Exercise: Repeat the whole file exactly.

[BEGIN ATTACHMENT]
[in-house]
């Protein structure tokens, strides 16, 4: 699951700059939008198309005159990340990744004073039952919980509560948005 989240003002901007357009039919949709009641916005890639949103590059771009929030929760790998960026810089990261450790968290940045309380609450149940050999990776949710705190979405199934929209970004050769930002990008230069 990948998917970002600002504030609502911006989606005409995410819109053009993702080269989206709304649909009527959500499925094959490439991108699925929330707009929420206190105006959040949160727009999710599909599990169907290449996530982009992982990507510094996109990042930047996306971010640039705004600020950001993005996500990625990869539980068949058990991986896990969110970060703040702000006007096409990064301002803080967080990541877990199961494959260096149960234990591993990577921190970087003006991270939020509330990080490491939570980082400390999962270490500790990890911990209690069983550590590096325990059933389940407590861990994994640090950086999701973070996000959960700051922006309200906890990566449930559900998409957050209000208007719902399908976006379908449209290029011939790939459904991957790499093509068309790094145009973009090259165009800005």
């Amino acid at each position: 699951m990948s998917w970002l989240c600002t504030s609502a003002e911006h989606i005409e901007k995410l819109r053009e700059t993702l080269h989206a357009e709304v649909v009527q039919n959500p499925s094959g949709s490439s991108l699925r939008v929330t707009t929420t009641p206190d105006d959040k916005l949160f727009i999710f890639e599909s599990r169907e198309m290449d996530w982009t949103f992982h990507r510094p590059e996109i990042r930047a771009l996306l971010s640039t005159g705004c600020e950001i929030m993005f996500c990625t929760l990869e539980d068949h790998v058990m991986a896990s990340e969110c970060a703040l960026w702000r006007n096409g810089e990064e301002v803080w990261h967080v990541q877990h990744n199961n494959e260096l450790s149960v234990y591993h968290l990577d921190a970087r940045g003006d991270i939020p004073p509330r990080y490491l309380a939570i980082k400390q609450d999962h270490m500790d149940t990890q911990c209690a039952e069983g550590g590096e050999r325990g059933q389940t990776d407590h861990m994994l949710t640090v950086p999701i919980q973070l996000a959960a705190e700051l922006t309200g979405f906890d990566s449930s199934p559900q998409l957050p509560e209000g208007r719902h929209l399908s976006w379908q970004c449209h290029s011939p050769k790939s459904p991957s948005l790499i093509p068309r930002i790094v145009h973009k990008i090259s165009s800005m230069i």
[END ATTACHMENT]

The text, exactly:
[in-house]
């Protein structure tokens, strides 16, 4: 699951700059939008198309005159990340990744004073039952919980509560948005 989240003002901007357009039919949709009641916005890639949103590059771009929030929760790998960026810089990261450790968290940045309380609450149940050999990776949710705190979405199934929209970004050769930002990008230069 990948998917970002600002504030609502911006989606005409995410819109053009993702080269989206709304649909009527959500499925094959490439991108699925929330707009929420206190105006959040949160727009999710599909599990169907290449996530982009992982990507510094996109990042930047996306971010640039705004600020950001993005996500990625990869539980068949058990991986896990969110970060703040702000006007096409990064301002803080967080990541877990199961494959260096149960234990591993990577921190970087003006991270939020509330990080490491939570980082400390999962270490500790990890911990209690069983550590590096325990059933389940407590861990994994640090950086999701973070996000959960700051922006309200906890990566449930559900998409957050209000208007719902399908976006379908449209290029011939790939459904991957790499093509068309790094145009973009090259165009800005």
């Amino acid at each position: 699951m990948s998917w970002l989240c600002t504030s609502a003002e911006h989606i005409e901007k995410l819109r053009e700059t993702l080269h989206a357009e709304v649909v009527q039919n959500p499925s094959g949709s490439s991108l699925r939008v929330t707009t929420t009641p206190d105006d959040k916005l949160f727009i999710f890639e599909s599990r169907e198309m290449d996530w982009t949103f992982h990507r510094p590059e996109i990042r930047a771009l996306l971010s640039t005159g705004c600020e950001i929030m993005f996500c990625t929760l990869e539980d068949h790998v058990m991986a896990s990340e969110c970060a703040l960026w702000r006007n096409g810089e990064e301002v803080w990261h967080v990541q877990h990744n199961n494959e260096l450790s149960v234990y591993h968290l990577d921190a970087r940045g003006d991270i939020p004073p509330r990080y490491l309380a939570i980082k400390q609450d999962h270490m500790d149940t990890q911990c209690a039952e069983g550590g590096e050999r325990g059933q389940t990776d407590h861990m994994l949710t640090v950086p999701i919980q973070l996000a959960a705190e700051l922006t309200g979405f906890d990566s449930s199934p559900q998409l957050p509560e209000g208007r719902h929209l399908s976006w379908q970004c449209h290029s011939p050769k790939s459904p991957s948005l790499i093509p068309r930002i790094v145009h973009k990008i090259s165009s800005m230069i």